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THIS SUMMER Mil SEE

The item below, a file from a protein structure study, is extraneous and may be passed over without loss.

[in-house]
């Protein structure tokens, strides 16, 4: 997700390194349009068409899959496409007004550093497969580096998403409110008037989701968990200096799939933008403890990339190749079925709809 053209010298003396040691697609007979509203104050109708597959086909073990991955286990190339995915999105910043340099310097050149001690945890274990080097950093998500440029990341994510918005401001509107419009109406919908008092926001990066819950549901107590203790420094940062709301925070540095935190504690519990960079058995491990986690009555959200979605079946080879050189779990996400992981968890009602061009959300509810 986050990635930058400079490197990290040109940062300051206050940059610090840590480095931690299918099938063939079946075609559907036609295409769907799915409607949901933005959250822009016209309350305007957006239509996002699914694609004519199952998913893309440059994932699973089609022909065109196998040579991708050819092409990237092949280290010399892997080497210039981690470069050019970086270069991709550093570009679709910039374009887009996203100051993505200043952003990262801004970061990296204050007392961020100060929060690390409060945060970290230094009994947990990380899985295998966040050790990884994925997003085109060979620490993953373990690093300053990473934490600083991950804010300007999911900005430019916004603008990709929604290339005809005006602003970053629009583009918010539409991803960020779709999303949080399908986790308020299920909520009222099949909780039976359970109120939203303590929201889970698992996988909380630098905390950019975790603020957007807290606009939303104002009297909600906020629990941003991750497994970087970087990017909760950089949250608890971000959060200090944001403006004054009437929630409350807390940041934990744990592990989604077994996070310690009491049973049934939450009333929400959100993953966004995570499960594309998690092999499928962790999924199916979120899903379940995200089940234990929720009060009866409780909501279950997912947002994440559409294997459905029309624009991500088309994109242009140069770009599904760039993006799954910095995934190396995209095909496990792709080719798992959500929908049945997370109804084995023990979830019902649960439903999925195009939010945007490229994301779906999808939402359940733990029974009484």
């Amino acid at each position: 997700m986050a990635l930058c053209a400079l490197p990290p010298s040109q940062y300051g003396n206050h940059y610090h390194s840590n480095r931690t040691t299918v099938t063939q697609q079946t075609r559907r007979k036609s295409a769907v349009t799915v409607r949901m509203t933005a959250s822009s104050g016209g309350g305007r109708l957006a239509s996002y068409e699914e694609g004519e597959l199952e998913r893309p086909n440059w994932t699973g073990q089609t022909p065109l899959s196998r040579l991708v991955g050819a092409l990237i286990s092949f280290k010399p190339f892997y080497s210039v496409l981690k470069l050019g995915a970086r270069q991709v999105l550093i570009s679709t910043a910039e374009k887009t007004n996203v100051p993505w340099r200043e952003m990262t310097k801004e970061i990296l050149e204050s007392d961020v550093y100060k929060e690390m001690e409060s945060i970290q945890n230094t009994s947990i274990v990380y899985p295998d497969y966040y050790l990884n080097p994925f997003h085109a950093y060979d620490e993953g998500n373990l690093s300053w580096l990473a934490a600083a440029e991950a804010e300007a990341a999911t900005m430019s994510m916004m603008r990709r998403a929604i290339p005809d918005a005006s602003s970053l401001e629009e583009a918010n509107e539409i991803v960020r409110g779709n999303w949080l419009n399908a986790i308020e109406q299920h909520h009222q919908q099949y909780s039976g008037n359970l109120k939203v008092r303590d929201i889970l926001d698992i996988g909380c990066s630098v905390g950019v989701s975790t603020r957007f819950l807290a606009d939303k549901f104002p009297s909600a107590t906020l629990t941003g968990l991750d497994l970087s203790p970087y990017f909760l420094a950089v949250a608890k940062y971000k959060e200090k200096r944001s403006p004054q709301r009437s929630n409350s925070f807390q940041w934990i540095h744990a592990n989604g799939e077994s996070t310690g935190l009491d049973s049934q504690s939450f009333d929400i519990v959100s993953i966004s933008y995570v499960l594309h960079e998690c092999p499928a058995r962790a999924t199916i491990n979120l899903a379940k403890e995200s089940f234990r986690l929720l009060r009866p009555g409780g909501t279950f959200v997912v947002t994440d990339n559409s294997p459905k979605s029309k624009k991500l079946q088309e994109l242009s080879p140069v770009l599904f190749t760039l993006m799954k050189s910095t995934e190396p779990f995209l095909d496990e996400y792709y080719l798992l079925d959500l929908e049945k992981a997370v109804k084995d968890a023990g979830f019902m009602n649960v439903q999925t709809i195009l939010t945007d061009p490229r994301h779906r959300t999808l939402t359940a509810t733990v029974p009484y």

OPTIMISTIC CONCLUSION OF FI NANCIAL WRITER AFTER INVESTIGATION. An optimistic financial letter writ ten by James D. Crowley, a wel);ji known Boston broker and financier, piedicts a "peace boom" which Is due to be in full swing by the midsummer j of the present year. Under the cap tion of "How and When Will This Peace Boom SfUrt," Mr. Crowley out- . nnes a program that sounds good, and !:i» reinforcement of the argument has h a ring of sincerity to It that is stlmu-jthe luting. "As to 'how,'" he says, "the psy chology of the situation, the univers- j ally present American optimism, Is A period ofjest the fundamental answer, expectancy 'prosperity wards! is now j working and will soon advance fromjcnttle the 'half speed' of the after-war days of peace , regnant to the 'full speed ahead' times. There is ft ruling, spirit of hope, optimism and prosper ity abroad in the land. "The file leaders and the rank and file of the American people today are sanguine, optimistic, talking and breathing prosperity. Not the Imme diate prosperity of Inflation, but a quiet, contained feeling of confidence in the outcome of things notwith standing the clouds that hang around the horizon." These Impulses are being reflected by the interviews, magazine and the newspaper articles by the leading cap tains of Industry, bankers, university professors, statesmen and men in high places throughout the nation. Mr. Crowley says. He quotes A. Bar ton Hepburn, chairman of the advis ory board of the Chase 'National bank: "1 am an optimist and 1 do not think there Is room for any one but an op timist in this country. I look for continued prosperity." Judge E. H. Oary, chairman of the United States Steel corporation, says' "I look for a protraction of fair busi ness, with Increasing volume, tending toward great success and prosperity." Long Period of Prosperity. George M. Reynolds, president of the Continental and 'Commercial bank "AVhen all things it is reasonable to of Chicago, says: are considered suppose that there will be a long per iod oif continued prosperity." Frank A. Vanderlip, president of the National City Bank of New York. says: "In the long view 1 look for a long period of great business and it is a good policy to plan for that." These opinions are substantially in dorsed by William A. Low of the First National hank of Philadelphia, Thus. A. Edison of Menlo Park, Brig. Gen. Thomas Tripp, chairman of the board of directors of the Westlnghouse Electric and Manufacturing company: John Skelton Williams, comptroller of Thomas E. Wilson, ot the currency; the Wilson Packing company, J. Og-' den Armour of the Armour interests, W. B. Dickson of the Midvale Steel & Ordnance company, President Farrell of the United States Steel corpora tion and John G. Jones of the Alexan der Hamilton institute. This volume of testimony from men of highest authority points to the coming of the "peace boom," Crowley writes, and reflects the state of mind prevailing among the people tlie gulf to tlie and Mr. of tho country from lakes and from ocean to ocean, in a concert pitch sounds the affirm ative from the highest uutjiority. When It Will Corns. As to "when" the big prosperity will start, he writes: "The time of the arrival of the 'peace boom' is more difficult of def inition, but, like the 'how,' it is also u question that Is more or less wrapped up In the psychology of the situation. The period of adjustment necessary to bring this boom to pass has been fairly entered upon and in fact at this date it is in a more advanced stage than most people realize. This ad justment is gathering momentum from day to day. Tlie accelerator Is being opened wider each day and the speed of the movement Is moving up fast. "Problems we will always have— like the poor, and some other people, they will always be with us. The money supply problem, the labor problem, the railroad problem, the price of food problem, tlie socialistic problem, the bolshevik problem and the international problem-all those arc truly of pith and moment, and dominate at this time, but problems are not new to the American people. "We have been coming through them for many years, many of them as hard and difficult to solve as these, none of which were insuperable ob stacles in the way of the American people, and without doubt these sup er-problems will eventually be solved also and In their solving there will he nothing placed in the way of the com ing peace boom In finances which will be required in part in the process." 'In Early Summer. In a strong recapitulation the pres ent financial situation in the country Is outlined by Mr. Crowley- as fol lows; "Our opinion is that by early sum mer this country will be on a full boom footing. We submit only our opinion, yet do It advisedly. It is clearly impossible to dogmatize about such a situation. We believe that the labor market, when equilibrium Is j fairly under way, will prevent an l ov er-supply of labor and widespread unemployment. We believe that the demand for labor will continue when all the returned soldiers are back at their old Jobs. Remember this, please: Before the war immigration brought us in about 1,000,000 laborers a year to be absorbed in our rapidly War has curtailed the ln *? industries. supply and as soon as ample ships are available for passenger traffic between the United States and Europe we may expect a still further curtailment be icause of the flood of foreign-born la diet, I ;borers now in the United States who intend to return to Europe. We be eV e that 1919 will show us new rec or ds of expansion in almost every line 0 f business. Great new markets have n een developed and old markets have iibeen reduced to a starvation They are waiting eagerly for the chance to expand. Free buying Is to day a patriotic duty, instead of a dis-|for oya i act, as It was considered during: war. The farmers of the United (states are prosperous as never be- 1 Ifere. They have sold their crops at high prices. The wheat crop for next (summer, which is to sell at the high guaranteed government prices, promises an excellent yield. Hogs rind command high prices. The re serve supply on the farms is greater than ever before, Stocks Are Depleted. "Stocks are at low marks in the re tail stores of the country and much buying will be necessary to replace them. Hardware stocks are said to be at least 30 per cent below normal. Furniture and house furnishings are even lower. Groceries are in strong demand. Collections are good. The failure mortality among business con cerns is running the lowest since 1884. There is an enormous demand getting in line for all sorts of build ing materials, such as cement, bricks, building steel, builders' hardware, plumbing material, paints, varnishes, tools, etc. This will dictate a rapidly developing demand for house furnish ings, such us floor coverings, drape ries, curtains, furniture, gas and elec tric fixtures, stoves, washing ma chines, etc. "The Washington government Is doing yeoman work in urging manu facturers to go slow in releasing ma terials for which they can ultimately find use. The world faces a shortage of raw material for years to come. The government statisticians and those who occupy economic vantage points of observation are warning against dumping of 'rainy day' re sources merely for the sake of imme diate peace of mind. The government is moving cautiously in releasing its accumulation of raw materials and is thus setting an example to individual manufacturers and dealers. "We believe the 'peace boom' will start immediately with a rising tide and by early summer will be washing high marks." TOLD Cl 1)1 MMMER EXPECT INCREASED DEMAND FOR METAL IN SPRING— CUT IN WAGES. Commenting on tlie recent state ment issued by ilie secretary of labor following the conference with repre sentatives of employes of copper mines in the west, Robert, G. Glmmell, of Rail Lake City, general manager of the Utah Copper company, had this to say on the copper situation through the Salt Lake Tribune; Future of Copper. This Is the summing up of the con ditions which have brought about the existing situation, but the present and future interests tis even more than the past. It appears that: First—tlie using up of accumulated stocks is progressing, even though it may be slowly, in Europe ami Amer ica. Second—with the coming of peace, northern neutrals and central empires as well as the rest of the world, will need copper and the manufactured forms In which copper Is an import ant part. Third telephone and telegraph companies have a large amount of postponed construction work which must soon be placed.^ i kourth-with the coming of spring, considerable construction work <"*7 be expected and orders will undoubt edly he placed which require copper, Fifth-with the better understand ing of the very great increase in the cost of production that lias occurred "Whereas, we deem It to the best Interest of labor and Industry in this country to help remedy this tempor ary breakdown of the machinery of international trade; therefore, be It "Resolved, that this meeting of rep-j| they ■ the market. In the last five years, confidence will be restored to buyers and accordingly, come into probably at present level of prices. Sixth—giving credits to foreigners for exports will greatly facilitate the marketing of copper and other Amer ican products. This is now being con sldered." The conference between the copper producers and labor delegates, under the auspices of the department of la bor, also adopted the following reso lution: "Whereas, It appears upon reliable authority that foreign countries have great difficulty at the present time in financing purchases of the products of our country; and l rosentatlves of the labor of the cop- 1 per Industry do urge and recommend that congress pass such legislation authorizing government aid as well as furnishing the necessary long term (redits to facilitate the resumption of our export trade in raw materials, expand-jagricultural products, and nmnufact-i ured goods." "In the light of the foregoing," said i Mr. Gemmell, "It is apparent that we j can not continue to produce and fin - ! anee the production of copper which : we can not now sell at any price, it; was therefore imperative to reduce j production, which action necessarily carries with It an increased produc tion cost. In other words, as the production tonnage decreases, the cost per pound of copper increases, should also be borne In mind that our costs have recently been and are now such, that even if there was a demand our output at present prices, which there Is not, I doubt very much that we would be doing any more than swapping dollars, when the cost of permanent upkeep of the property is considered, and entirely regardless of the fact that these high production costs do not Include anything in the way of return of investment for the copper in the ground, which we have paid for in the purchase and Improve ment of our property. All these factors considered, It is an indisputable and irrefutable fact that true economy of operation, or what might be termed selfish interest, calls for the closing down of the pro perty until the restoration of normal conditions. This we have no thought of doing, and sincerely hope that such action will not be necessary. At Bingham we are continuing the It stripping operations, rather than lay off men. Stripping means the remov al of the overburden or waste rock to This 'work ts always expose the ore. kept several years ahead of ore pro duction, and the true economy of present operations demands its cess ation. At Mugnu we are operating the mill on a 50 per cent capacity. Inasmuch all of the ore now*being produced could be treated at the Arthur mill, true economy of operations calls for the closing down of the Magna mill. It must toe clear that it costs pract ically as much to operate the Magna mill on a 50 per cent capacity as does on a full capacity. The cost of treatment is greatly increased by this limited production distributed to the two mills, when one mill could treat the entire tonnage now being produced. Should we close the Mag na mill it would mean one of two thingB, to-wit: either no work for the entire working force at Magna, or consolidating the Magna force with the Arthur force and providing half time work for the consolidated force. This will not be done unless stern ne cessity compels such action. It is a matter of keen regret to me that a wage reduction was necessary at this time. 1 hope I have made it plain that conditions in no way con trolled toy the management forced such action. should be borne in mind Utah Copper company voluntarily made seven wage Increases between August 1, 1914, and July 1, 1918. The fourth increase was made on Decem ber 1, 1916, and was based on a sell ing price of copper at 2714 cents or more per pound. Although the price subsequently fixed toy ttie government was below 27Ms cents per pound, three wage increases were made since December 1. 1916, to-wlt; July 1. 1917, February 1, 1918, and July 1. 1918, respectively. These ttiree wage increases, amounting to $1 per day for skilled labor and 85 cents per day for unskilled labor, were based, not upon an advance in the price of cop per, but in recognition of the increas ed cost of living expenses, and these three increases still remain in effect. In short, the present wages are based or the sliding scale, assuming a quo tation of 20 cents per pound for cop per. and to the wages based upon 20 cent copper there is added the three v age increases aggregating $1 per day for skilled labor and 85 cents per (lay for unskilled labor In recognition of the increased cost of living. The outstanding fact is that our present wage schedule is today in excess of the schedule which became effective December 1, 1916, based on copper quoted at 2714 cents or more pound. as 1 In this connection it that the The p ro foi e in before the copper in dugtry to<ftv is the pre8erV atlo n of Its PXlHtenPe , u Ig q^hting for its very L fe us an j n< j U stry I always have i been, and always will be an'optimist i lR the industrial life of our * nation; ! have no fear of the ultimate results hut in the Ii)?ht of the facts i pl . esen j ed „ must })e appa rent to , eVery sane and rea „ onable peraon that unt u J)pape ! quarter for an Imported cigar, g about her housework. to pr terms are definitely j known anil normal industrial condi tions reestablished upon a sound i foundation, the ad interim period pre ; sents grave and perplexing problems. Calm judgment and mutual sacrifices are necessary to tide over this critical period and bring about a restoration j of satisfactory and prosperous in j dust rial conditions. This matter has been the subject of much correspondence between D. C. Jaokllng, the managing director, and myself, and 1 may say that, in ex pressing the views herein stated. I do so with the knowledge and ap proval of Mr. Jackllng. There are men who will laugh at a woman for buying a nickel package of chewing gum, then proceed to blow n The more careful n woman is about her complexion the more careless she I NEW JERSf ZING CO.'S NEW OFFICE BUILDING 1 DEMONSTRATES UTILITY OF i | j ! : j ZINC IN MODERN BUILD ING CONSTRUCTION.. A new building was recently com pleted for the exclusive use of the New Jersey Zinc company. Tills con cern, which has stood sponsor for many new uses of zinc in various forms, realized that for building pur poses rolled zinc possessed many de sirable features. Accordingly, plans were made, when the building was projected, to utilize sheet zinc in the structure and to use as much zinc in other ways as possible. This was at a time well in advance of the ruling of the war industries board which called upon manufacturers, as a pa triotic duty, to substitute zinc fo> other metals in the nonferrous field for a great variety of uses, says the Engineering and Mining Journal. Flashings, gutters, and all other outside work upon the building are made of rolled zinc, this material having been substituted for copper, thereby affecting a material saving in cost. The substitution of zinc for copper offers a new field whereby the building costs can be decreased, and the future should bring increased use of this metal for the foregoing pur poses. Sheet zinc is easily worked and is non-corrosive and its durabil ity has been thoroughly demonstrat ed in Europe, where it has been em ployed for more than a century. Features of the Building. Over each door of the new building is carved a horse's head, the com pany trademark. The entrance and vestibule doors are constructed of sheet zinc rolled on wood. The knobs and locks are made of zinc plate, a detail that is embodied throughout. Zinc composition is the material used for the hinges. Side (walls of the ele vators Immediately inside are of zinc construction. Likewise, the elevator doors and bell plates are zinc coated, giving a rich satin finish, window hardware Is manufactured from zinc plate, looks and handles. it or 1. 1. of All of the This includes sash, A complete ven through-| registers were first stamped and then zinc plated ' In the interior fixtures, zinc mater . . . ials are consistently employed. Jhis metal is used in the hardware, in eluding trimmings and fittings, of the! _ . , , Paint, enamels ami tints that font pose the interior decorations include zinc oxide and "llthopone" (zinc sul-|in ,, ., , These are ordinarily used toy the higher 1 tilating system is installed out the building. The grilles for the mail chute. Some of the panel doors inclosing cutout boxes, enunciator boxes and all low-tension work in the electrical equipment are made of zinc plate. The "lighting fixtures are also zinc plate, and frames for the illum inating lamps are spun from rolled zinc sheets. Ornaments that are to be found throughout the building have been cast from zinc. Amount of Zinc Used. it phlde-barium sulphate) as ingredi ents. paint manufacturers in grade ipaints and enamels, however, and their use is, therefore, not con sidered unusual in this structure. Many of the furnishings to be used designed to be in keeping with the structural features of the edifice. These include desk fittings and office supplies, all of the materials for which are products of the company, applies even to the window shades, which contain "lithopone." The amount of zinc used in the construction of the building is shown in the following items: The front doors contain 150 pounds; roofs and gutters, 700 pounds; lighting fixtures and equipment, 350 pounds; electric switch plates, 175 pounds; outlets 45 pounds; hardware, 700 pounds, and sherardizing consumed 100 pounds, The utilization of zinc in buildings as described in this instance is an economic feature which is believed to be susceptible of greater development especially for household purposes. are This NOTICE TO DELINJUENT STOCK HOLDERS. Office of the Rainbow Mining & Mill ing Company, Limited, 745 Peyton Building, Spokane, Washington, February 11, 1919. Notice is hereby given that there is delinquent upon the following de scribed sitook on account of an as sessment of two (2) mills per share, levied on the 19th day of December, 1918, the several amounts set opposite the names of the respective share holders as follows, to-wlt: No. No. Cert. Shares Amt. Anderson, Hans ....706 750 1.50 Anderson, Hans ....656 500 1.00 Anderson, Arthur ...707 750 1.50 Anderson, Arthur ...658 500 1.00 Anderson, Arthur ...959 2500 5.00 728 2750 6.50 400 1000 2.00 Name I Cady, E W Cady, E W Chyden, Chas Chyden, Chas Clough, R S Clough. R S Clough, Mabel M ...588 Eide. Peter .. Elde, Peter .. Hinkle, Deboer Hinkle, Delmer Hinkle, Delmer Hinkle, Delmer Hetlen. Caroline ....772 Hellen, Caroline ....455 Jaquette, Walter P .780 Jaquette, Walter P .419 Jaquette King, j I^ent, Robj Loffler, E Earl l^itlonde, Ralph A ..689 Maker, Harold L ...810 Maker, Haro-ld L ...451 Myers, Rhoda New-void, G P New-void, G P 669 180 .36 731 2 7U .54 917 1250 2.50 686 2000 2500 4.00 5.00 7 7 1000 2.00 78 1000 2.00 52 2.00 i 2.00 2.00 | 4.00 j 3.00 1 2.00 ! 12.00 2.00 i 1000 53 1000 54 1000 60 2000 1500 1000 f)000 1000 , Walter P . 420 1000 2.00 W 539 2500 6.00 i 2.00 i 4.00 1 5.00 3.00 ! 57 1000 610 2000 2500 1500 2.00 1000 ;«l- 1 1000 2.00 sis 2 7 1 1 .90 570 5000 10.00 m THEUNITEDSTORESCO. ♦GROCERIES-#* , WALLACE MULLAN BURKE S PECIAL ATTENTION is iven to Miners* and P rospectors' patronage. We Know We Can Save You Money—Give Ui a Trial 496 1000 2.00 837 1000 2.00 99 1000 2.00 840 2260 4.60 508 500 LOO 499 1000 2.00 929 500 1.00 2500 5.00 531 1250 2.50 587 1258 2.50 214 5000 10.00 12500 25.00 10000 20.00 958 2500 5.00 F13-M6-4t _______ NOTICE OF SHERIFF'S SALE. By virtue of an execution in my hands, issued out of the District Court of the First Judicial 'District of the State of Idaho, in and for the County of Shoshone, in the suit of James -W. Hutchins against Legal Tender Mining Company, a corpora tion, duly attested the 13th day of January, A. D. 1919; 1 have levied up on all the right, title and interest of tlie said Legal Tender Mining Com Newvold, G P Peterson, John Peterson, John Person, Ohas Person, Ohas Person, Chas Paulson,' Alyce Richardson, Jesse A 626 Rahn, Fred Rahn, Fred Smith, W L Schwabe, Win C ....567 Towles, Tiherrett ... 684 Watts, C R And in accordance with law so many shares of each parcel of such stock as may be necessary will be sold at the office of Therrett Towles, in tbe Gyde Taylor building, the 7th day pi p. mi. to pay the delinquent 'assess ment thereon, together with the costs of advertising and the expenses of sale. Idaho, on Wtillace, March, 1919, at 1:15 R. P. WOODWORTH, Secretary-Treasurer of the Rainbow Mining and Milling Company, Lim ited; 745 Peyton Building, Spokane, Washington. pany, in and to the following describ ed lode mining claims, situated in Evolution Mining District, Shoshone County, Idaho) viz.: "Legal Tender" lode claim, located j anuar y 19 th, 1891, notice of location of which is recorded in Book "L" of Quartz Locations, at page 99 thereof; ("Lizzie" lode claim, located October 110th, 1899, notice of location of which j s recorded in Book "S" of Quartz Lo cations, at page 475 thereof; "Gold Standard" lode claim, located October 1st, 1898, notice of location of which j, recorded j n Book "Q" of Quartz [Locations, at page 483 thereof; "Gold ett Key" lode claim, located October 1st, 1899, notice of location of which is recorded in Book "S" of Quartz Locations at page 305 thereof: "Group" lode claim, located March 19th, 1900, notice of location of which is recorded in Book "T" of Quartz Locations at page 177 thereof; "Her schel" lode claim, located October 2fth, 1902, notice of location of which Is recorded in Book "X" of Quartz Lo cations at page 240 thereof; "Frank j lin" lode claim, located April 14th, ] 1898, notice of location of which is recorded in Book "Q" of Quartz Lo (Cations at page 350 thereof; "Pacific" lnde p]alm located March 19th, 1900, ; notice of location of which is recorded Book "T" of Quartz Locations at page 176 thereof; "Hewett" lode ...claim, located April 2nd, 1903, notice location of which is recorded in HOWES & KING GROCERS The Store That Ha* Stood the TEST OF TIME. Established in 1886. Fresh Stock Full Weight Prompt Delivery Fresh Fruit and Vegetables in Season. Phone: 194 606 Bank St. When you bay j ••• \ Sunset Bud Your money stays at home I The product is second to none Book "X" of Quartz Locations at page 409 thereof; "Revelation" lode claim, located August 31st, 1903, no tice of location of which Is recorded in Book "Y" of Quartz Locations at lode page 18 thereof; "Thomson" claim, located March 21st, 1903, no ttce of location of which is recorded in Book "X" of Quartz Locations at page 408 thereof; "Loring" lode Iclaim, located April 14th, 1898, no tlce of location of which is recorded in Book "Q" of Quartz Locations at page 351 thereof; "St. Paul" lode claim, located April 9th, 1900, notice of location of which is recorded In Book "T" of Quartz Locations a' page 426 thereof; "Admiral Dewey" lede claim, located May 13th, 1898, notice of location of which is record ed In Book "Q" of Quartz Locations at page 397 thereof; and "Bell R." lede claim, located November 10th, 18M, notice of location of which is recorded in Book "K" of Quartz Lo cations at page 567 thereof; all rec ords of Shoshone County, Idaho, to gether with all buildings, mills, flumes, machinery and mining equip went of whatsoever kind or charac ter now situated upon said lode min ing claims. Notice is hereby given that on Saturday, the 1st day of March, A. D. £°of,! C f' day t ' ,e ? tFeet 'toe County <a>urt house, in the City °t Wallace, ? OU .m y iflii State of Idaho, I will sell all the right. title and interest of the said Legal Tender Mining Company of, in and to the said above described property a' public auction to the highest bid jfor cash In lawful money of the United States, to satisfy said execu tion and all costs. Given under my hand, this day of January, A. D. 1919. JEPTHA H. SCOTT, Sheriff, 29 th By JOHN DOLAN, Deputy Sheriff. J30-F27-5t Subscribe to The Wallace Miner and teep posted on mining. Accounting Specializing Mines and Prospects, Assessments collected, etc. John F. Ferguson Phone 88 Wallace, Idaho Shothone Bldg. Bit TiMFEI MWE Mine Contract Hauling Solicited PHONES 241 Wallace 623 Cedar St.